Dungeons, Dragons, and Daughter

When my wife asked me to teach my seven-year old step-daughter how to play Dungeons and Dragons I knew that I couldn’t plop down a Player’s Handbook in front of her. The idea of teaching her had been floating around in my head for a bit but I never solidified anything. This last weekend when my wife suggested we all sit down and play I was on the spot to come up with simplified rules. Here’s what I did.

First, I didn’t introduce any rules for role-playing. She’s seven years old and I didn’t want to open up the can of worms that was “While your argument is compelling, you rolled a 2 for Diplomacy.” She’s a very creative child so I just let her make up whatever she wanted and rolled with the punches.

This means the “game” part focused on the traditional backbone of D&D; Combat. I pulled out a couple little maps, had her pick out a character, and had her write down her stats. Since I didn’t want to overwhelm her with Attributes, Skills, Feats, etc I decided to boil combat down to three stats; Armor Class, Attack Bonus, and Hit Points. I arbitrarily assigned numbers to her character, my wife’s character, and all the vile evil Orcs they were slaying.

Characters are allowed to move six squares, and almost immediately I had to explain that she could move diagonally. Once she understood that left, right, forward, and backward weren’t her only options she was flying around the board with ease.

When she was adjacent to a bad guy she would roll a d20, add her Attack Bonus, and compare the number to the bad guy’s Armor Class. If she hit she got to roll a d8 for damage and I kept track of how much she did to each Orc. When bad guys would attack her I would roll and tell her their total, asking if it was less than or greater than her Armor Class.

At the start no one had hit points. I wasn’t going to let my step-daughter die at the luck of the dice her first time playing D&D. I also was going to make sure she was the one that got the killing blow in on the Orcs. Eventually, the question came up about how much damage she could take and I had to assign a value for her.

Slowly, I introduced a few other rules into the game. If she could get her piece on the opposite side of a bad guy from her mom’s piece she would get a +2 Flanking bonus. If the bad guy wasn’t in the right place she could roll an attack and opt to Push the bad guy one square away from her, which she used to Push bad guys into Flank for that coveted +2 bonus. If she rolled really well on an attack, ten points or more over the bad guy’s armor class, she got to roll a d10 instead of a d8 for damage.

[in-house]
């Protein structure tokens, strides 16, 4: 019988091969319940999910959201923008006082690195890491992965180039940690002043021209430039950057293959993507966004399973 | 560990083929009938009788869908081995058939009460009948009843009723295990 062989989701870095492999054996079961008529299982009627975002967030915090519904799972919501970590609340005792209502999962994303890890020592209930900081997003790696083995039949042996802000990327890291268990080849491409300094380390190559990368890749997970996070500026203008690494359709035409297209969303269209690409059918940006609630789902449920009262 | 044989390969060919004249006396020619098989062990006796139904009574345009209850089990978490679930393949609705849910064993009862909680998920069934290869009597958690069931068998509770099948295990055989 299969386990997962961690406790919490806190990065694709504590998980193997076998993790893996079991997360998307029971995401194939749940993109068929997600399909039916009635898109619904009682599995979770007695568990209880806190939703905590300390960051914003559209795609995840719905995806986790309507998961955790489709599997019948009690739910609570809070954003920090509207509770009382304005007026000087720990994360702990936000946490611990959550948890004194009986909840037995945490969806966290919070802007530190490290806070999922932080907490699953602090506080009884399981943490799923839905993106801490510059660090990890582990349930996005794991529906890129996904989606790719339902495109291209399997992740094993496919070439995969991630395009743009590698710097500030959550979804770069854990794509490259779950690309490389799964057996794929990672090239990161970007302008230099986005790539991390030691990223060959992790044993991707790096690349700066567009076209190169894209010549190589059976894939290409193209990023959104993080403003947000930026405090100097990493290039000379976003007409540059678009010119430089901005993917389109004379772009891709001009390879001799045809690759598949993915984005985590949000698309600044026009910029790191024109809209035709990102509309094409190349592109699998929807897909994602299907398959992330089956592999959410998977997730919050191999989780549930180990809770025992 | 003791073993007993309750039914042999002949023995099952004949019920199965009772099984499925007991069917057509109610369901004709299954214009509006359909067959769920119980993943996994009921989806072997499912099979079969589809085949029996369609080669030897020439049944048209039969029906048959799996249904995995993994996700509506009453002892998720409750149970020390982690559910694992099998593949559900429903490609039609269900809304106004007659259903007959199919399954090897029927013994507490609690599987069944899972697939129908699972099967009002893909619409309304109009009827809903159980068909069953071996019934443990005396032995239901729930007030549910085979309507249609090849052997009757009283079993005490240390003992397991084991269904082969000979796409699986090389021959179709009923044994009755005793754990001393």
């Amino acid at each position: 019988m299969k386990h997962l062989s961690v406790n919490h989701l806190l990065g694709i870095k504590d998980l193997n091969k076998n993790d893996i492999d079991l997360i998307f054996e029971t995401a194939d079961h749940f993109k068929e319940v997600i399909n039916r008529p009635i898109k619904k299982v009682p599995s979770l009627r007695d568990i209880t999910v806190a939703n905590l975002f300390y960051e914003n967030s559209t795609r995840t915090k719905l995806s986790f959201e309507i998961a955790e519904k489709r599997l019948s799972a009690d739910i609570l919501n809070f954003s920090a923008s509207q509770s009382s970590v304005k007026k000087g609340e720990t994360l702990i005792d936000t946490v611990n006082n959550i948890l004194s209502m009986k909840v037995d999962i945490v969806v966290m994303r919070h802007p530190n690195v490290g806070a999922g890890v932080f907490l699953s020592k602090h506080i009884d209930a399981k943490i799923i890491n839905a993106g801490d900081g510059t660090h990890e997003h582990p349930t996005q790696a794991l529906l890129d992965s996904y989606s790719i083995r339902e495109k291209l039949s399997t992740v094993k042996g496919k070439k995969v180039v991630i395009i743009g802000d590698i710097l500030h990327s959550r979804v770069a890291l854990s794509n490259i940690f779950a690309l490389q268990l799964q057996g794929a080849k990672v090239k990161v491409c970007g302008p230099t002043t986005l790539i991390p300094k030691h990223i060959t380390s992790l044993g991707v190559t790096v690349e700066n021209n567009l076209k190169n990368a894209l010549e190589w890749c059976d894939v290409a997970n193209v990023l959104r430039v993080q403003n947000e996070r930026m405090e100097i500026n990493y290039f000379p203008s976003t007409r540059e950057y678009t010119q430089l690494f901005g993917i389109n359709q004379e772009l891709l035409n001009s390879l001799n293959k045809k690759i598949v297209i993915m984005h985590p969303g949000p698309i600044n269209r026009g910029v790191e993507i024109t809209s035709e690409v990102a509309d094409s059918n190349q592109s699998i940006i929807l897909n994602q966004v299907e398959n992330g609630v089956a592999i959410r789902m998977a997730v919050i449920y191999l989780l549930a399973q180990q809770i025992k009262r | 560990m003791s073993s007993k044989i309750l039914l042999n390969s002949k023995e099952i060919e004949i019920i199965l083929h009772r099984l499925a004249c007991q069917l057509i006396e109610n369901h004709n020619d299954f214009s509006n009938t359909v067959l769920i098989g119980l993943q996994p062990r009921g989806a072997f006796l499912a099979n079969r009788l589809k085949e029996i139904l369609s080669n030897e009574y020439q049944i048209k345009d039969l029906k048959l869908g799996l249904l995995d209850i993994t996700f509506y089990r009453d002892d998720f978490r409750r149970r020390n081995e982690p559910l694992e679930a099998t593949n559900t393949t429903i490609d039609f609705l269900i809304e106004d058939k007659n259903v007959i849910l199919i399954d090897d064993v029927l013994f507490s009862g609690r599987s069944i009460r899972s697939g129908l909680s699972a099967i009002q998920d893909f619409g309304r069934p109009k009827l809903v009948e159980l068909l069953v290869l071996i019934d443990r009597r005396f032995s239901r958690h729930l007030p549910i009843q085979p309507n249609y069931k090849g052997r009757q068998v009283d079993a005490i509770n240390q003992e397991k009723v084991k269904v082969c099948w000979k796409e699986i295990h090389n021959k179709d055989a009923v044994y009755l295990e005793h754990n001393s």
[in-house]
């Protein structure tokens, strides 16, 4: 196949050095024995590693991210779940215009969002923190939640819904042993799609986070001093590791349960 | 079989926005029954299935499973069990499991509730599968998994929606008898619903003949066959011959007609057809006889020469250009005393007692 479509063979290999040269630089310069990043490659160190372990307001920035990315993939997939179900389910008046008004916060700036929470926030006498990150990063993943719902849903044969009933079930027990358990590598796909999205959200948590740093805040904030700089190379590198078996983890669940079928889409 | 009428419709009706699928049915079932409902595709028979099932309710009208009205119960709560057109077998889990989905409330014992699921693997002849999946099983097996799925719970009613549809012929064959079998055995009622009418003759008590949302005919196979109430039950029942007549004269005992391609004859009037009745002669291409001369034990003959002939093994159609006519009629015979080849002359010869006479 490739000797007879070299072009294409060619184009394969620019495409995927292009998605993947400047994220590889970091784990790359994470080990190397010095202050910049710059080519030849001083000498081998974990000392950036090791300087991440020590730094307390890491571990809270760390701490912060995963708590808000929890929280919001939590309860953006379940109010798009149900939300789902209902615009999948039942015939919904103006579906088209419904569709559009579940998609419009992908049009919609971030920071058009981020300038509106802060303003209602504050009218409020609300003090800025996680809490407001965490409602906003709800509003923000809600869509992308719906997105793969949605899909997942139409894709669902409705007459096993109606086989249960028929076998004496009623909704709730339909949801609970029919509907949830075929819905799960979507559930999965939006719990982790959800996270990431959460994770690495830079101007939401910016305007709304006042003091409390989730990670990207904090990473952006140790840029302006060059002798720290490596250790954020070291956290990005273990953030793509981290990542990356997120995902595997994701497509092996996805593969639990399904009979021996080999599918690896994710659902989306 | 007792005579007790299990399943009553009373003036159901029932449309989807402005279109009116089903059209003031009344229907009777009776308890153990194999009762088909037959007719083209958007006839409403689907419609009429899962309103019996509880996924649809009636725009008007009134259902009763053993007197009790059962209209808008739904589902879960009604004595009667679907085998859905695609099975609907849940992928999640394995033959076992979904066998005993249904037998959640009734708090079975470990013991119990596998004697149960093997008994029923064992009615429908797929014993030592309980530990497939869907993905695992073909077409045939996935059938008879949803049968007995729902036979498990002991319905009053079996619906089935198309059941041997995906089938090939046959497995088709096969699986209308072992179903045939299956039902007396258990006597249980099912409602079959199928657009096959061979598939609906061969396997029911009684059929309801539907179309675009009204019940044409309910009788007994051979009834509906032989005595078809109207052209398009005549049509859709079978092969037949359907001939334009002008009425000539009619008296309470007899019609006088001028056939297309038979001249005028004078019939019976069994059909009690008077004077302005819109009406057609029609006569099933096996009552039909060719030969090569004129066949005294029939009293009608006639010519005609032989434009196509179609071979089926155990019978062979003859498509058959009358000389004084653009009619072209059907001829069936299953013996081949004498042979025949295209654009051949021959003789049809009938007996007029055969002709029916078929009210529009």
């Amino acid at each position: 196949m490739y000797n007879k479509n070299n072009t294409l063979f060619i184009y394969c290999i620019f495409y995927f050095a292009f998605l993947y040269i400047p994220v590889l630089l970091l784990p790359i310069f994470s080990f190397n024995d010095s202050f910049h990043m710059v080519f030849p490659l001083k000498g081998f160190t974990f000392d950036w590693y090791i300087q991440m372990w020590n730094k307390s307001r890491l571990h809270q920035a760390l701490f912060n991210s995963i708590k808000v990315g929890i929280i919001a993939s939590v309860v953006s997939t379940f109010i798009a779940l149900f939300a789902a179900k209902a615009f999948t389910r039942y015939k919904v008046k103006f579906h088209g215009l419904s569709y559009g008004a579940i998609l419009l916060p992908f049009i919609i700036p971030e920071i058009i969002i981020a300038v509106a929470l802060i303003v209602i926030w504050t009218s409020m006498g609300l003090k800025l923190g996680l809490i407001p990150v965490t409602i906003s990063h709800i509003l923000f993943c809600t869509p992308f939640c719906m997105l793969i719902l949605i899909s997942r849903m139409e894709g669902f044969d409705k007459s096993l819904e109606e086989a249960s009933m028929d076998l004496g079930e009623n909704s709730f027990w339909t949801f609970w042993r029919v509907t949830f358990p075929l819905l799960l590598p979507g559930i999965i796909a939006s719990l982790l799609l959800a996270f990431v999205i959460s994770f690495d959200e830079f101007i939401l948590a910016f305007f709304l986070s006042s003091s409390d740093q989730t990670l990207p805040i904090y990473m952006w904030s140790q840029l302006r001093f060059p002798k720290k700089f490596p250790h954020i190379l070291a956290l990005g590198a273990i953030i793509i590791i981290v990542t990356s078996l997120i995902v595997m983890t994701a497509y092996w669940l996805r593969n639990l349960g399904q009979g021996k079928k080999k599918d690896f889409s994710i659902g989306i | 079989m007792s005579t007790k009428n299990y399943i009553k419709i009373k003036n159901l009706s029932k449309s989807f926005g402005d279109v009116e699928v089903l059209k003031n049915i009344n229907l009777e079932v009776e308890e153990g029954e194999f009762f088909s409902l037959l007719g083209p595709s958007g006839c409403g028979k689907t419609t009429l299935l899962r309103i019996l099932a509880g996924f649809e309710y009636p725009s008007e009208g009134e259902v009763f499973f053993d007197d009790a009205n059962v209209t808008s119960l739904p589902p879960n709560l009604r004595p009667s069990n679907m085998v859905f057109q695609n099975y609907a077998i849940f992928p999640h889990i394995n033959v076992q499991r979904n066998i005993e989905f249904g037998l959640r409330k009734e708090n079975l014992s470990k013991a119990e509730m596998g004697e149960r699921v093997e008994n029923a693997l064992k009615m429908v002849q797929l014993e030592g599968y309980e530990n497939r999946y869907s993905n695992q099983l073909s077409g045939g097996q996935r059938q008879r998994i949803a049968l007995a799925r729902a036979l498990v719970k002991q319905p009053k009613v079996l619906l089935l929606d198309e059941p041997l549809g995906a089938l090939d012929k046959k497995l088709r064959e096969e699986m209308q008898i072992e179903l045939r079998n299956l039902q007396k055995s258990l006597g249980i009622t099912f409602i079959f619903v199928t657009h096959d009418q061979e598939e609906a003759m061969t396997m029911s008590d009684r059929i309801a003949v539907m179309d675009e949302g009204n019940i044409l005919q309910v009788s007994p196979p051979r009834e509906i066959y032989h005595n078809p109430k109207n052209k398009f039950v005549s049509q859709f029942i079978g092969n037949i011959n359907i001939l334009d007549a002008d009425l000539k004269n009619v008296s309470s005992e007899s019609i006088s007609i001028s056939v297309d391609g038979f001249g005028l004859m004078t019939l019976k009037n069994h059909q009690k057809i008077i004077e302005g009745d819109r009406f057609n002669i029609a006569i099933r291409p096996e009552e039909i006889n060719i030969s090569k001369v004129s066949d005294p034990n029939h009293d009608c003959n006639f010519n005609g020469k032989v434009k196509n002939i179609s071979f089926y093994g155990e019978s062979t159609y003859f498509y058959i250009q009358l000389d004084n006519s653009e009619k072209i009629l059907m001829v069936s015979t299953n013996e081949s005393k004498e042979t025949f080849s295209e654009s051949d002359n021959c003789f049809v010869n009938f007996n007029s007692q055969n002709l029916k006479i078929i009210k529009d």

By the end of the mini-session she had adventured into an Orc cave, killed their chieftain, and claimed his dinosaur mount as a pet. Then immediately asked to play more. I told her I’d need time to figure out the next adventure, a concept that I don’t think she pick up on, but I’m looking forward to our next game. Hopefully, I’ll have more story, less Orc killing, and a few more rules ready for her.

As a post script, if you’re looking for more dice-rolly character creation I propose the following solution:

Armor Class = 14 +1d6
Attack Bonus = 1d10
Hit Points = 3d10
Damage Die = d8

Posted in The Adventures of Esmeralda Studiocheese and tagged , , , , , , , , .

3 Comments

  1. Nice. Last Gencon I ran ‘Little Wizards’ (a very free form combat-less adventure game for kids) for a table of 5-7 year olds (a 4 year old was there with his 7 year-old sister), and this last one a woman running kids events under the name Mother Geek did an “introduction to dice rolling and roleplaying a scene” for my son and two other 4 or 5 year-olds. As my son gets older, I’m paying more attention to experiences like yours and games like that.

  2. That’s great.

    I might also take a page from this new D&D and use ‘advantage’ and ‘disadvantage’ rather than X situation grants Y bonus. I like their approach, when you have advantage you get to roll 2 dice and pick the better.

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